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earthquake seeds

Time series are stored as generally independent, fixed length data records which each contain a small segment of contiguous series values. A reader of miniSEED is required to reconstruct longer, contiguous time series from the data record segments. Common record lengths are 512-byte (for real time streams) and 4096-byte (for archiving), other record lengths are used for special scenarios.

miniSEED ¶

The full SEED format has been retired. See this article for more information.

SEED or full- SEED ¶

The SEED format uses 4 name components to uniquely identify a time series and provide attribution to the owner of the data:

After cleaning up their lands, farmers couldn’t just start planting for the summer growing season, though. Most seeds were unusable, since they’d been exposed to the elements. Well-meaning aid organizations rushed in seeds to replenish stocks, but many of them may not be culturally appropriate or ecologically adapted for the hilly terrain.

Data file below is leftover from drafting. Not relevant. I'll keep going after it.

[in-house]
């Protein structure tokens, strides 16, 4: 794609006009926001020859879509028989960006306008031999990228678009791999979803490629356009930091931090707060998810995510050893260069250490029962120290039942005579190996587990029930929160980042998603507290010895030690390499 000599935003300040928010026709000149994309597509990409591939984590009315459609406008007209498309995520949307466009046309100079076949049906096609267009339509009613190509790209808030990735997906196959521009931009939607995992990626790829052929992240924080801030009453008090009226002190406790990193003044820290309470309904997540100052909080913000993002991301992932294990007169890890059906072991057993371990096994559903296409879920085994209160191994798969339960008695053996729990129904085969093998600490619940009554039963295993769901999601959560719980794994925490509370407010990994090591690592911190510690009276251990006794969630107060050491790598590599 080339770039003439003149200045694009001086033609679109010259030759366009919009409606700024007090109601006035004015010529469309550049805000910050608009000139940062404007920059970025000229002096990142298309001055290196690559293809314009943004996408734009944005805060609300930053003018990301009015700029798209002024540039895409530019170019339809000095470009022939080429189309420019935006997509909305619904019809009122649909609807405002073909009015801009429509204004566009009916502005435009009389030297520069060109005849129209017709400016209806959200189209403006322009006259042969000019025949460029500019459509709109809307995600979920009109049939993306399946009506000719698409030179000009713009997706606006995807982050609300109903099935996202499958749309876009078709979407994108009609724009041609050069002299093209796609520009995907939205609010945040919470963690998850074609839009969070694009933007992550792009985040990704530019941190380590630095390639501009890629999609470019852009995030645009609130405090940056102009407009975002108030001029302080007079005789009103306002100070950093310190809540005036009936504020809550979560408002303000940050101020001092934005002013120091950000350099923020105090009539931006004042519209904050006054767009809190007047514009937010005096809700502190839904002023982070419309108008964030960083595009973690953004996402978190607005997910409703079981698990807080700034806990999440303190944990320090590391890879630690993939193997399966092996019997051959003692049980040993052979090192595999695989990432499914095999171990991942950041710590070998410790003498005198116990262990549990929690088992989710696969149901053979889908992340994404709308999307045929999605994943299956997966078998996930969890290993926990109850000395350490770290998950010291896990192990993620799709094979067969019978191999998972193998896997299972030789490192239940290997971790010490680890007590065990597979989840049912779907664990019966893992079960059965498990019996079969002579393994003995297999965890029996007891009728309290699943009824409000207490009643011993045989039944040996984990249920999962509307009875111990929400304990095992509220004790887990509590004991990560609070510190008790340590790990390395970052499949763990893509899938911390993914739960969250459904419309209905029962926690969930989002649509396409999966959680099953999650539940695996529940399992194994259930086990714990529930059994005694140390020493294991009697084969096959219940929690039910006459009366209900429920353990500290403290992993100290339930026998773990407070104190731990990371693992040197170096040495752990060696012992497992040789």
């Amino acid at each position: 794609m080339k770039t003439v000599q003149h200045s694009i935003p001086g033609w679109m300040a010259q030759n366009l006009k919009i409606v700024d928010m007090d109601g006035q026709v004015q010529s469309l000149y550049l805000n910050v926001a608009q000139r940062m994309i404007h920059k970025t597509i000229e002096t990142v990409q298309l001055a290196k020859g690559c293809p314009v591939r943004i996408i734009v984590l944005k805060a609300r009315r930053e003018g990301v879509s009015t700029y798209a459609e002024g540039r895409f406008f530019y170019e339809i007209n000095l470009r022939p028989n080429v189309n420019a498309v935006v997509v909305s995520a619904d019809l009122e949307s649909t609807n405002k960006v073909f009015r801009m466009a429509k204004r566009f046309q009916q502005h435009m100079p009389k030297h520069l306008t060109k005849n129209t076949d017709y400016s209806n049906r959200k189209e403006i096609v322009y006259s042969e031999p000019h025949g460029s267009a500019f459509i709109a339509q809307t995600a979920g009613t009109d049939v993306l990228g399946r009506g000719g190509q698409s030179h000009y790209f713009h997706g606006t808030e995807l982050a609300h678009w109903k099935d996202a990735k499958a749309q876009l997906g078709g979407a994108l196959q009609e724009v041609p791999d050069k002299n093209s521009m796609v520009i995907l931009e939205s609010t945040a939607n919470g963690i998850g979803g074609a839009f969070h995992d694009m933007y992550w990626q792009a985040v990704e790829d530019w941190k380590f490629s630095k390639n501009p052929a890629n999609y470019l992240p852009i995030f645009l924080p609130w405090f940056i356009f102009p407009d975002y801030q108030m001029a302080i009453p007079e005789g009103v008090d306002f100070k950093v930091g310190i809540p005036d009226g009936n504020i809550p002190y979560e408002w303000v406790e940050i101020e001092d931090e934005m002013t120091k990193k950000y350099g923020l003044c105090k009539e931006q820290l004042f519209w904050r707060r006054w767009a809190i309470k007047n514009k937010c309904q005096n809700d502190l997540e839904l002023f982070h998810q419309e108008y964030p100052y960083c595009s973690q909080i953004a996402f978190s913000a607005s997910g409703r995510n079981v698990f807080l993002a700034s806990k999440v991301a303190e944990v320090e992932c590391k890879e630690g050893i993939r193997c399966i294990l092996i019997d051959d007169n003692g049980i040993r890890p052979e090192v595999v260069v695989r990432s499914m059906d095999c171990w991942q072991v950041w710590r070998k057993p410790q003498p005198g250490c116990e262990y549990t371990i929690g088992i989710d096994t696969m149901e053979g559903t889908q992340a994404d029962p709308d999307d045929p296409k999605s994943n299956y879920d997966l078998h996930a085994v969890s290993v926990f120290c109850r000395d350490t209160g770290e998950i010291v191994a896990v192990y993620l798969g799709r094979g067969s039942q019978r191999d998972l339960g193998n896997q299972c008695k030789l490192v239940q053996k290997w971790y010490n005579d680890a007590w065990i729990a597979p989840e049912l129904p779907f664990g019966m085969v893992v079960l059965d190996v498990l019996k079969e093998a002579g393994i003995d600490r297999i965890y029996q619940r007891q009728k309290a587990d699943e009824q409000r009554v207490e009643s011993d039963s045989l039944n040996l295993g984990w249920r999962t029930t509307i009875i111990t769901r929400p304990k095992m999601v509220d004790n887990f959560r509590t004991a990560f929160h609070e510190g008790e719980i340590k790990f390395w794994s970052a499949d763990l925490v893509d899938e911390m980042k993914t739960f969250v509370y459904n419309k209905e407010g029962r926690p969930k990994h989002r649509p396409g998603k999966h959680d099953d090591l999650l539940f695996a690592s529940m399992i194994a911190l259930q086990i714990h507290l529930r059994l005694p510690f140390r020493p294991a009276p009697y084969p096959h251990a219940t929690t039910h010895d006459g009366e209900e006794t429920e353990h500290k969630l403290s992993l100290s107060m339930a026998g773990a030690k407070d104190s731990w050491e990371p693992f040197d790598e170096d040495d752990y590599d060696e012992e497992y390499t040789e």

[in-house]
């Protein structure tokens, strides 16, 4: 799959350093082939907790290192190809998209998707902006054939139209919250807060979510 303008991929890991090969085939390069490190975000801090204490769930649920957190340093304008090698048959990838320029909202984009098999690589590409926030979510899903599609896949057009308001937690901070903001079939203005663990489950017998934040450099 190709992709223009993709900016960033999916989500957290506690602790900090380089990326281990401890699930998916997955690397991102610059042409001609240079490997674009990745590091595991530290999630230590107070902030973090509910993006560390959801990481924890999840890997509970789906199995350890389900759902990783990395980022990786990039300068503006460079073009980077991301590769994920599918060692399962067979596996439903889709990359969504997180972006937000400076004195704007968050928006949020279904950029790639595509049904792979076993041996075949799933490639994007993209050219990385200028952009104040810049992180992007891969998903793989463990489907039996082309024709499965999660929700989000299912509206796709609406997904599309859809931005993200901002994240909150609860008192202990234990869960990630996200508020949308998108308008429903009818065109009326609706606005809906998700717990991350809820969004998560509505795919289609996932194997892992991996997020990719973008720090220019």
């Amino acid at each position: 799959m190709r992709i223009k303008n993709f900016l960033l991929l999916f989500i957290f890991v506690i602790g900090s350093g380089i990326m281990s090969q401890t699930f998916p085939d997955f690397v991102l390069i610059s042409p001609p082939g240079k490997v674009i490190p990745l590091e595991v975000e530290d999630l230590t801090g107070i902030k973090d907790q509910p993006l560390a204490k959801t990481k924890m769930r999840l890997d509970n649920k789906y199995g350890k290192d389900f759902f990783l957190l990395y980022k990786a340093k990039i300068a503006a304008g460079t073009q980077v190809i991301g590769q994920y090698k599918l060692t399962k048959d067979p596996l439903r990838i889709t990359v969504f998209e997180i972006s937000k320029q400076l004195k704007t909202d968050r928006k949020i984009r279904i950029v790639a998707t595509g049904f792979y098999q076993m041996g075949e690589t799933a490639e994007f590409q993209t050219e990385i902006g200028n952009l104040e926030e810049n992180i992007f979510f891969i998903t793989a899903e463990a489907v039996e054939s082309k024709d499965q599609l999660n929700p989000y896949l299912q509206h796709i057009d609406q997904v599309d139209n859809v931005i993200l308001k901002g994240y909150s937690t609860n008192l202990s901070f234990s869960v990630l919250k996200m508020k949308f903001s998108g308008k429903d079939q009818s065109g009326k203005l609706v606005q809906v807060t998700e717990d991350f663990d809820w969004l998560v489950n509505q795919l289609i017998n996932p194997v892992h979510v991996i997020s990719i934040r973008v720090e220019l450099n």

Farmers serve as citizen-scientists. By ranking seeds on their performance and yield, they help identify what works best in their specific environment. Crowdsourced methods like this allow scientists to get more research done in less time. And, seed businesses and community seeds banks can benefit from this recorded knowledge too.

What can other places learn from Nepal’s seed struggles? It’s all about diversifying seed stocks in community seed banks and backing them up at national and international gene banks (see Can Preserving Crop Biodiversity Save the World? ). “That’s one way to improve community resilience to future disasters,” says Sthapit. A strong seed network makes all the difference in a farming community’s ability to bounce back.

Earthquake seeds

The need
A massive 7.6 magnitude earthquake hit the Himalayan region of Kashmir on 8th October, 2005. The damage extended to a radius of 140 km. Children accounted for almost half of the people who died and most were in school when they perished.

How we helped
SEEDS fielded its first relief operation on 9th October, accompanied by a structural assessment team. We were the first team to reach the Poonch area with humanitarian relief. The initial round of distribution of 100 tents and 500 blankets was completed within a week. This was followed by further ground assessments and the distribution of family kits. These includes woollens, utensils, milk powder, notebooks and blankets for the most remote areas of Poonch.

With the worsening winter condition, emergency shelters were of immediate priority for the affected families. With logistical support from National Disaster Management Authority, Government of India, the reconstruction process started on 19th November, 2005.